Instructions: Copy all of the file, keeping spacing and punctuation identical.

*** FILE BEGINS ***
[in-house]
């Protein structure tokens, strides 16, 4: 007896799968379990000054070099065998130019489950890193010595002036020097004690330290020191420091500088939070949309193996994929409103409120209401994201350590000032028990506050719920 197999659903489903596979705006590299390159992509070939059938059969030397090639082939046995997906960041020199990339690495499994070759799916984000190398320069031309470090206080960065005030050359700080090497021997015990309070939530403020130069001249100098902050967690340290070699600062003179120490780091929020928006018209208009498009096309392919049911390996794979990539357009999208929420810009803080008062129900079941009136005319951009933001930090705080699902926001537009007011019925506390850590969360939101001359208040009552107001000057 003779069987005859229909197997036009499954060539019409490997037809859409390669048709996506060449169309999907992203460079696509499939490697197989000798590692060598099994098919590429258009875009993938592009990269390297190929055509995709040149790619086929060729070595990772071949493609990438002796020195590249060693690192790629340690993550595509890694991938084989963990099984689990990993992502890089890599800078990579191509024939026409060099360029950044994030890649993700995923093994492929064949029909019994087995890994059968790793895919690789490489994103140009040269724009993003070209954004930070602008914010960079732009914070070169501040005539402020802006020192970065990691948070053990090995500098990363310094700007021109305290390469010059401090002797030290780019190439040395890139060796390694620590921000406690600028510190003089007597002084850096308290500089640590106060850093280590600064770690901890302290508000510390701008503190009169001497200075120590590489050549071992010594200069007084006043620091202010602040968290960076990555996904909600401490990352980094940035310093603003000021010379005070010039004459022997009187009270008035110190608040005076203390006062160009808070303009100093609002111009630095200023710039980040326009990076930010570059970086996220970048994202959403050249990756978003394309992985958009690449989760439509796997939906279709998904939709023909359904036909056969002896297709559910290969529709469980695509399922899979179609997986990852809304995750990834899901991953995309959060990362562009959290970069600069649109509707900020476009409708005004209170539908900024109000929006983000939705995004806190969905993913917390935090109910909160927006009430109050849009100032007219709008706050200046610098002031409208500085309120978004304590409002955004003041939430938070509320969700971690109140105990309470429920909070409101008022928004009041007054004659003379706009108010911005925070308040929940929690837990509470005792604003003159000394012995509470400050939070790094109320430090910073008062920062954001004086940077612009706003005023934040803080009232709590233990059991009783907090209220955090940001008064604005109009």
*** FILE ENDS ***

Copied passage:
[in-house]
């Protein structure tokens, strides 16, 4: 007896799968379990000054070099065998130019489950890193010595002036020097004690330290020191420091500088939070949309193996994929409103409120209401994201350590000032028990506050719920 197999659903489903596979705006590299390159992509070939059938059969030397090639082939046995997906960041020199990339690495499994070759799916984000190398320069031309470090206080960065005030050359700080090497021997015990309070939530403020130069001249100098902050967690340290070699600062003179120490780091929020928006018209208009498009096309392919049911390996794979990539357009999208929420810009803080008062129900079941009136005319951009933001930090705080699902926001537009007011019925506390850590969360939101001359208040009552107001000057 003779069987005859229909197997036009499954060539019409490997037809859409390669048709996506060449169309999907992203460079696509499939490697197989000798590692060598099994098919590429258009875009993938592009990269390297190929055509995709040149790619086929060729070595990772071949493609990438002796020195590249060693690192790629340690993550595509890694991938084989963990099984689990990993992502890089890599800078990579191509024939026409060099360029950044994030890649993700995923093994492929064949029909019994087995890994059968790793895919690789490489994103140009040269724009993003070209954004930070602008914010960079732009914070070169501040005539402020802006020192970065990691948070053990090995500098990363310094700007021109305290390469010059401090002797030290780019190439040395890139060796390694620590921000406690600028510190003089007597002084850096308290500089640590106060850093280590600064770690901890302290508000510390701008503190009169001497200075120590590489050549071992010594200069007084006043620091202010602040968290960076990555996904909600401490990352980094940035310093603003000021010379005070010039004459022997009187009270008035110190608040005076203390006062160009808070303009100093609002111009630095200023710039980040326009990076930010570059970086996220970048994202959403050249990756978003394309992985958009690449989760439509796997939906279709998904939709023909359904036909056969002896297709559910290969529709469980695509399922899979179609997986990852809304995750990834899901991953995309959060990362562009959290970069600069649109509707900020476009409708005004209170539908900024109000929006983000939705995004806190969905993913917390935090109910909160927006009430109050849009100032007219709008706050200046610098002031409208500085309120978004304590409002955004003041939430938070509320969700971690109140105990309470429920909070409101008022928004009041007054004659003379706009108010911005925070308040929940929690837990509470005792604003003159000394012995509470400050939070790094109320430090910073008062920062954001004086940077612009706003005023934040803080009232709590233990059991009783907090209220955090940001008064604005109009």